There are few riders who come along and have such an effect on the sport and those around them. Even today when the pathway to Europe is a feasible option for a talented young British rider and we come to expect a British Tour win, there are really only a handful who hit the heights winning Grand Tours, Monuments and world titles.
Back then it was unimaginable, but Simpson did it, and he did it with a smile on his face and a personality that endeared him to his fans back home and the traditional French public. Major Tom, as he was known, was one of cycling’s first superstars.
But all that was lost overnight, and everything changed.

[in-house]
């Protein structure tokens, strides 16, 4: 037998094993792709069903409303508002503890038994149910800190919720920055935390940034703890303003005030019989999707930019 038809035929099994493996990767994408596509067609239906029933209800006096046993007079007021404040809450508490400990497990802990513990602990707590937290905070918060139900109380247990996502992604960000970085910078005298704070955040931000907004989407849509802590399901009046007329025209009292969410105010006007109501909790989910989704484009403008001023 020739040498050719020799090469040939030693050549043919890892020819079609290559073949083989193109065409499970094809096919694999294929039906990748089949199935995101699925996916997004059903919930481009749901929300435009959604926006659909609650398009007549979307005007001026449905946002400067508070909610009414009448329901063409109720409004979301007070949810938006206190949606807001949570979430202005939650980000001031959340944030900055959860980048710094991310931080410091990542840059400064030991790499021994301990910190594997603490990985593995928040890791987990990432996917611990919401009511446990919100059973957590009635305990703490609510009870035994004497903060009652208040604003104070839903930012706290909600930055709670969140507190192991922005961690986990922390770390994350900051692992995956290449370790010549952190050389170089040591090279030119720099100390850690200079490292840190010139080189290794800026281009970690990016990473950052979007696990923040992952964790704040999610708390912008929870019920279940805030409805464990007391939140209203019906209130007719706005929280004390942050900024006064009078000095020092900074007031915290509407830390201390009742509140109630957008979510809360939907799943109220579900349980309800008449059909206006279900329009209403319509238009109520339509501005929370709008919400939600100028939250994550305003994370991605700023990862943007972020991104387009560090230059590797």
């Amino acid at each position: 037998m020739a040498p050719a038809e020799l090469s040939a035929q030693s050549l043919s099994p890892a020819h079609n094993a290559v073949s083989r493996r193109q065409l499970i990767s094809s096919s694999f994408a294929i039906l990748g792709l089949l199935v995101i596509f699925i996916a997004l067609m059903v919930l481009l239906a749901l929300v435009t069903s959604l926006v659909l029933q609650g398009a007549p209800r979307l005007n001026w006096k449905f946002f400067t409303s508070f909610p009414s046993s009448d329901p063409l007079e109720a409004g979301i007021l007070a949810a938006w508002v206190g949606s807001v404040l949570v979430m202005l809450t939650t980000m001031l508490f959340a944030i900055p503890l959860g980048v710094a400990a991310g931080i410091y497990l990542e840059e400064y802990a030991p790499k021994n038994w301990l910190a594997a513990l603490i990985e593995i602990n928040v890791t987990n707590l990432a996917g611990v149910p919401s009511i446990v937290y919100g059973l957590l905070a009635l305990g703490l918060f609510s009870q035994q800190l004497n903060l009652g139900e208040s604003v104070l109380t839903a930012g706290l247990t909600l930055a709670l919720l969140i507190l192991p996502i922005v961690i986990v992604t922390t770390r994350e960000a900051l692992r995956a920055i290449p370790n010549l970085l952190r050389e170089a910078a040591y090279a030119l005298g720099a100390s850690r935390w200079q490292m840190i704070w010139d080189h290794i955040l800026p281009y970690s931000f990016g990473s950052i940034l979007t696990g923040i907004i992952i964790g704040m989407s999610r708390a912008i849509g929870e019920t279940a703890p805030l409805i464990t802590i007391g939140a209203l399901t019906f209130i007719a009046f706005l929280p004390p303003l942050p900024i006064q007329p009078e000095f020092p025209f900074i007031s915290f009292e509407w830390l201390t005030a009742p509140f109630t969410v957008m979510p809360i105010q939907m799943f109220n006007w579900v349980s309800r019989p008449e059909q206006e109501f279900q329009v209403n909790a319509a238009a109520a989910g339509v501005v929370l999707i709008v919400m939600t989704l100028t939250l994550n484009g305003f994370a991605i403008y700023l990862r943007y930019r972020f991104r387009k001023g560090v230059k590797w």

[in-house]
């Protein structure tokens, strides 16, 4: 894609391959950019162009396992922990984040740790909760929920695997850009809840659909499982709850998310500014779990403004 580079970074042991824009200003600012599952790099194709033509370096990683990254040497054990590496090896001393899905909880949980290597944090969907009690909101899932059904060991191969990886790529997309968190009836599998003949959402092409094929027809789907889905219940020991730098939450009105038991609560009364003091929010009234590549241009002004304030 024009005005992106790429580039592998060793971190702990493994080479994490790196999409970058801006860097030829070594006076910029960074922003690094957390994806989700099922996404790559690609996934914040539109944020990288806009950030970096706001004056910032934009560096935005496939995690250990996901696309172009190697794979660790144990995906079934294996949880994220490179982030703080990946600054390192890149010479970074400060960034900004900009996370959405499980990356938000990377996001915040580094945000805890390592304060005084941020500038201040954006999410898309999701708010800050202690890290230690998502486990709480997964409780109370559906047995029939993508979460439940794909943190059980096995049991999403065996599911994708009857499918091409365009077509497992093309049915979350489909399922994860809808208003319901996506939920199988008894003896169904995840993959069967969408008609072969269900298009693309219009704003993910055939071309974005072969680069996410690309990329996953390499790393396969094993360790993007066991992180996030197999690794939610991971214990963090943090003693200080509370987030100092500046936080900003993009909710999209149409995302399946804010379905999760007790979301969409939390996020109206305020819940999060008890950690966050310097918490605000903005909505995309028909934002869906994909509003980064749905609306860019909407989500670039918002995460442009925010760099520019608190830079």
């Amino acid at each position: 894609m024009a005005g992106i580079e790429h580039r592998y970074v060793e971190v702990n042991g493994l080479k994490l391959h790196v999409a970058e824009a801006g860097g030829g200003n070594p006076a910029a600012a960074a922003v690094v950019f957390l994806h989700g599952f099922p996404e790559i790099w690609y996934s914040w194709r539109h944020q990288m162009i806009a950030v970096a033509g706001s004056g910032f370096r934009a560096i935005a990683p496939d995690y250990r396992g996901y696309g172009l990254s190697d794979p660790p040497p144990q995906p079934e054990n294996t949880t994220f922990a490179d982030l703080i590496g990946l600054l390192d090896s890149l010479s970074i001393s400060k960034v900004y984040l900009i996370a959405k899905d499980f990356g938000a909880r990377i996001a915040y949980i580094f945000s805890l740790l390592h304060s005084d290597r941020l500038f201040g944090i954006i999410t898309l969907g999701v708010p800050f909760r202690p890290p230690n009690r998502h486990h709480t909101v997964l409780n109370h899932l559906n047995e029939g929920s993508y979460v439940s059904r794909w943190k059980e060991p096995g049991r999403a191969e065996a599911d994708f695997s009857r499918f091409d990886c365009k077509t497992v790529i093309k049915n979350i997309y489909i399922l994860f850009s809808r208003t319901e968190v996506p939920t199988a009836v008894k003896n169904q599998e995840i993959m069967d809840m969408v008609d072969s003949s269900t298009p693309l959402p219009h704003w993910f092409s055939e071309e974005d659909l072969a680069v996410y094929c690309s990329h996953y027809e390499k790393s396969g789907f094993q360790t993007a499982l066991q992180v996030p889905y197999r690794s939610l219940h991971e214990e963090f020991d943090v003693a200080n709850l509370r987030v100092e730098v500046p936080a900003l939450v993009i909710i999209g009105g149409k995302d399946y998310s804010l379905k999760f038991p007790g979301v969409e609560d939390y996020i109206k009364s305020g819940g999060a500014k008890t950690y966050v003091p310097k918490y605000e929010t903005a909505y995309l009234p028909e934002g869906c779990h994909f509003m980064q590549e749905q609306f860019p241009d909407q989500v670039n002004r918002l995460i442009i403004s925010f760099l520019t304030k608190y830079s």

His death was devastating to his family and friends and dealt a huge blow to cycling in the UK. Such was Simpson’s status and presence that, Barry Hoban’s Tour stage wins aside, success abroad ceased almost immediately.
The door to racing in Europe seemed to have closed again and only opened sporadically when similarly talented individuals like Robert Millar, Chris Boardman and David Millar came along.
Simpson’s death did to cycling then what losing lottery funding would do today.
His death was a tragedy on both a personal and sporting level. He was a victim of his own ambition and of a sport that had questionable morals at best, few rules and little or no duty of care.
Simpson played by the unwritten rules, desperate to win and perhaps to be adored. He was a victim of the sport that didn’t care about or understand the risks and paid the ultimate price. His story is as relevant today, if and when the sport ever stops and asks itself, are we doing enough?
That’s why we need to remember.